Je Mange. Donc, Je Suis.

Thursday 25 July 2013

Intense Chocolate-Orange Panna Cotta & Patrizio Buanne "Volare"

Normally, I love eating a small block of orange-infused dark chocolate with a cup of Earl Grey whilst listening to easy listening music in the afternoon or sometimes it can be enjoyably savored and lingered in my mouth as after-eight bite, serve with smooth jazz;)...Music and chocolate notably help boost my daily morale, pleasure and joy of living, (along with good company, lovely conversation and belly laughs)!
This afternoon, I listened to Patsy Cline, Lizz Wright and ended up with Patrizio Buanne, one of my favourite male vocalists, whilst making my panna cotta, and singing along (+dancing!) in my kitchen at the same time. I also love "Volare", Gypsy Kings' version....or, no matter who sings the song, I cannot help myself, dancing all along! Patrizio makes the song more lively and special, effortlessly! Let loose and Have fun, with moderation--->Mais je rêve!... that's impossible, Anne!!! ;)
It's whiskey in disguise! ;)
200 ml Chocolate Milk
200 ml whipping cream
100 g Orange infused Dark Chocolate
2 teaspoons caster sugar
2 teaspoons gelatine powder
  • Pour chocolate milk into a small bowl, and stir in the gelatine powder. Set aside; In a heavy based medium saucepan, stir together the chocolate, whipping cream, sugar  (with balloon whisk) with low to medium heat until slightly boiling; 
  • Pour in the chocolate milk mixture into the saucepan, stirring constantly until smooth and dissolved. Cook for 1-2 minutes;
  • Remove from heat; 
  • Strain the mixture into another bowl and pour into the six liquor glasses or ramekins that have been lightly greased with the oil;
  • Cool the glasses uncovered at room temperature. When cool, cover them with wrapping film and refrigerate for 2-3 hours, or until firm.
  • Remove them from the fridge 2-3 minutes before serving, then unmold and serve with chocolate sauce.
  • Topped with reduced fat whipped cream, grated hazelnuts, grated chocolate or with other toppings of your choice. Enjoy!

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Monday 15 July 2013

Romy Schneider - Les Choses de la Vie

A Tribute to Romy Schneider...with ultimate dedication to all Goddesses within us... 
...embodying and empowering the capacity to love, arouse, nurture, nourish, understand, hold space, heal, create, sense, express, care, mother and become selfless in interacting with others...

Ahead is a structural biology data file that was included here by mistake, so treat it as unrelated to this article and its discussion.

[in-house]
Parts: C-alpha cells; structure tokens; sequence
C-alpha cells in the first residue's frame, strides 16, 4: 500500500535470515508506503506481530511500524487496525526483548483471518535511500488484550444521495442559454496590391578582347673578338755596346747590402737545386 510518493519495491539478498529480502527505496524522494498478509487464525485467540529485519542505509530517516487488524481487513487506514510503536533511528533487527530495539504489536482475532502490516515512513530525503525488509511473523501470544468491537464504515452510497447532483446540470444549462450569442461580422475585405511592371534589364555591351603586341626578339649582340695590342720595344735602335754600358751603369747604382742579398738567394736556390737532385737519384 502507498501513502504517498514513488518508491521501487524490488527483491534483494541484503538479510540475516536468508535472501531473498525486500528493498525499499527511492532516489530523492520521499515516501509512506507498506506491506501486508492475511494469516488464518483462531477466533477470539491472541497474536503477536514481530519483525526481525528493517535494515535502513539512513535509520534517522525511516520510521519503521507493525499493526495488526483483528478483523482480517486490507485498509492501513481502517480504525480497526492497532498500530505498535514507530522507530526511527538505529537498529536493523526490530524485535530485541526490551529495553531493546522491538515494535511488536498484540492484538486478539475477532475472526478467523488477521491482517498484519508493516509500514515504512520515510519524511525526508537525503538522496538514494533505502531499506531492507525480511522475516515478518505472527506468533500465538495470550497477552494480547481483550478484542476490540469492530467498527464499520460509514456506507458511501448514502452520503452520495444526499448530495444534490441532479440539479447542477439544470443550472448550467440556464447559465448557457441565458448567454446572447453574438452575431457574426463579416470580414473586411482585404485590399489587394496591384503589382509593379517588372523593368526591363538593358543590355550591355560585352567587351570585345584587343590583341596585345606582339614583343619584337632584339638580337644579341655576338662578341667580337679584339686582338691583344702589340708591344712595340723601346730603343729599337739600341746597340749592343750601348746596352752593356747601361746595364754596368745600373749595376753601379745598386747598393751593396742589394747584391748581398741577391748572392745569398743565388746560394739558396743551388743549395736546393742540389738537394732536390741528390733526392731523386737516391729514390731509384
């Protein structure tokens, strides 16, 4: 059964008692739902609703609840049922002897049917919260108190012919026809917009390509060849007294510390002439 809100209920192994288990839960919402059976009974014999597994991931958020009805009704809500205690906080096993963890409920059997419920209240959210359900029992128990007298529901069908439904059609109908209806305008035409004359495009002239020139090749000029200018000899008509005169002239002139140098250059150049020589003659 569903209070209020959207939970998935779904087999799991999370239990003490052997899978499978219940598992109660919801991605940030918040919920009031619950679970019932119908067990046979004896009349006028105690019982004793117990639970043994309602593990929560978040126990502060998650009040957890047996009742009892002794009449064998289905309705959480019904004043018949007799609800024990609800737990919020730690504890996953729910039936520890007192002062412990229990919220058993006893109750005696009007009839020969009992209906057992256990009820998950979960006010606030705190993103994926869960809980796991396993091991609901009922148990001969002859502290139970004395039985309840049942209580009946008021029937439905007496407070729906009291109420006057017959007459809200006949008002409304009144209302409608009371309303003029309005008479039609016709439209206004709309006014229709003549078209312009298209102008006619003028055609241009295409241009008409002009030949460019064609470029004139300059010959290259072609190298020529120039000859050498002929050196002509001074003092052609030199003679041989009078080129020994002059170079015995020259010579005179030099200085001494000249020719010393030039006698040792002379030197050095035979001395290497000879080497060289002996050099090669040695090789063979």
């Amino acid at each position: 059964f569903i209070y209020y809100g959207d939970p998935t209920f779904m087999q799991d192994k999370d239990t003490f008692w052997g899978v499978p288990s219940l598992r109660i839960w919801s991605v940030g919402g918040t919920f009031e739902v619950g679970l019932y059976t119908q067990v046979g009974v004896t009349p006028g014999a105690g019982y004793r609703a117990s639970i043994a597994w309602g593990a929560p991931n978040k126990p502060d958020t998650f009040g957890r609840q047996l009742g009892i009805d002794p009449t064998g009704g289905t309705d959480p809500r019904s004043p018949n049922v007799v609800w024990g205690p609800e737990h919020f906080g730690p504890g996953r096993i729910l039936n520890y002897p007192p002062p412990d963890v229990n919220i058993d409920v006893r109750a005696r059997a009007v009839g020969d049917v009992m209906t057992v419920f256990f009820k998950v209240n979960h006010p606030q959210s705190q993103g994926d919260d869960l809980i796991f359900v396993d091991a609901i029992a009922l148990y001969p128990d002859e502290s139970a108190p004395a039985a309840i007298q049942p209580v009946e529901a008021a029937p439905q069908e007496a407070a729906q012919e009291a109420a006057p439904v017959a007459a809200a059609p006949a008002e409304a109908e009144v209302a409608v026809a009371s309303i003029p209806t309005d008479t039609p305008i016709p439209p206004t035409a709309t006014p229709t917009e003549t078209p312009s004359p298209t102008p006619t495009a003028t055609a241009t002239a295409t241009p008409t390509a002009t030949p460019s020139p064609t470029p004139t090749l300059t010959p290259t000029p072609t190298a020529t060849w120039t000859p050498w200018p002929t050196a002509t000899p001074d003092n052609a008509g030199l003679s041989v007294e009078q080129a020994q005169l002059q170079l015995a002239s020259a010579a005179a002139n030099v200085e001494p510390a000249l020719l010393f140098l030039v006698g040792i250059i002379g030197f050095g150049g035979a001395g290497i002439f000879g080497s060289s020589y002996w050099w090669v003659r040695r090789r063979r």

I give thanks... to our feminine body, which feels, shields, holds, and houses. 
I give thanks... to our heart, which loves, cheers, embraces, discloses and expands to all things. 
I give thanks... to our mind, which thinks, reasons, contemplates, creates and refines. 
I am grateful... for wisdom, for peace, for mercy, for goodness, for kindness, for love, for passion, for joy, for tenderness, for sensibility, for unity, for truth, and for deliciousness of being sensual feminine beings. 
I give thanks... for the moments of loss, of sorrow, of harshness, of conflict, of ignorance for we have learned many lessons and have been given the utmost patience, strength and empathy. 
I give thanks... to all the joy we have felt, all the fullness we have experienced as well as all beauty and grace we have been given. 
I give thanks... for those heartfelt smiles, belly laughs and tears of joy; full hearts & hiccups; for sparkling eyes & surprises--these precious little things, being our nursing home for pure delight...
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Saturday 13 July 2013

Cucumber Salad with Yogurt Dip (Tzatziki)

Cucumber Salad with Yogurt Dressing (Tzatziki)
Tzatziki is made of strained yogurt (usually from sheep or goat milk) mixed with cucumbers, garlic, salt, olive oil and sometimes lemon juice and dill or mint or parsley. Tzatziki is always served cold. While in Greece and Turkey, the dish is usually served as an accompaniment, in other places Tzatziki is often served with bread (loaf or pita) as part of the first course of a meal.
My Tzatziki, served in 
a baby-sized granite mortar
,made in Thailand!:)
I remember when I was first introduced to “Tzatziki”: it was Sausages-BBQ evening by the Lake in Germany. The second time, a Turkish classmate made it, especially for my farewell party, twelve years ago. I then asked for her delicious recipe as I really loved the taste! I also learned from her that “Cacik”, or yogurt dip, Turkish style, is similar to the Tzatziki, in Greece. However, there is a slight difference: Tzatziki is usually made of thick yogurt, from sheep milk, with rich & creamy taste, whereas her Turkish Cacik was much thinner with diluted yogurt from goat milk, mixed with a few drops of olive oil, garlic, salt, lemon juice, alternatively seasoned with dill (and/or mint), and sprinkled with ground paprika. It can be eaten with kebabs or alone.